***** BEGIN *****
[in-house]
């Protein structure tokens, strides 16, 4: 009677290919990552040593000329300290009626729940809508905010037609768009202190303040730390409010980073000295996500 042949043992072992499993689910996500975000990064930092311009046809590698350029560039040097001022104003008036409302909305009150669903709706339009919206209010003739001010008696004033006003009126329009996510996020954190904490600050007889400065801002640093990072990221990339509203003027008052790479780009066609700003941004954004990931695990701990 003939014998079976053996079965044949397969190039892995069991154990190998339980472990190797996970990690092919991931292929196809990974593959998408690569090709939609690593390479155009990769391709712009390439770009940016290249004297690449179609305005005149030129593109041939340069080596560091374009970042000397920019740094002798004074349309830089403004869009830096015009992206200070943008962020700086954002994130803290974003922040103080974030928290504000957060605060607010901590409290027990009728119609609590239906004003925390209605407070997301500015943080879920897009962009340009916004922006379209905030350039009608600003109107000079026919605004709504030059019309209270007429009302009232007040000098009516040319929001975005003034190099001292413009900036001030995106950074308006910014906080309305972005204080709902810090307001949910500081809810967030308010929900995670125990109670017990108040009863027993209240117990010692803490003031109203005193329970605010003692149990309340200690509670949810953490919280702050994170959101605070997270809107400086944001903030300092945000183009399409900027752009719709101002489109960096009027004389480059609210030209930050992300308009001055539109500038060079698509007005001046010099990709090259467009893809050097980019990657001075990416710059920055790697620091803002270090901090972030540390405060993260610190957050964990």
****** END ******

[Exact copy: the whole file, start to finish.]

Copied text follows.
[in-house]
């Protein structure tokens, strides 16, 4: 009677290919990552040593000329300290009626729940809508905010037609768009202190303040730390409010980073000295996500 042949043992072992499993689910996500975000990064930092311009046809590698350029560039040097001022104003008036409302909305009150669903709706339009919206209010003739001010008696004033006003009126329009996510996020954190904490600050007889400065801002640093990072990221990339509203003027008052790479780009066609700003941004954004990931695990701990 003939014998079976053996079965044949397969190039892995069991154990190998339980472990190797996970990690092919991931292929196809990974593959998408690569090709939609690593390479155009990769391709712009390439770009940016290249004297690449179609305005005149030129593109041939340069080596560091374009970042000397920019740094002798004074349309830089403004869009830096015009992206200070943008962020700086954002994130803290974003922040103080974030928290504000957060605060607010901590409290027990009728119609609590239906004003925390209605407070997301500015943080879920897009962009340009916004922006379209905030350039009608600003109107000079026919605004709504030059019309209270007429009302009232007040000098009516040319929001975005003034190099001292413009900036001030995106950074308006910014906080309305972005204080709902810090307001949910500081809810967030308010929900995670125990109670017990108040009863027993209240117990010692803490003031109203005193329970605010003692149990309340200690509670949810953490919280702050994170959101605070997270809107400086944001903030300092945000183009399409900027752009719709101002489109960096009027004389480059609210030209930050992300308009001055539109500038060079698509007005001046010099990709090259467009893809050097980019990657001075990416710059920055790697620091803002270090901090972030540390405060993260610190957050964990």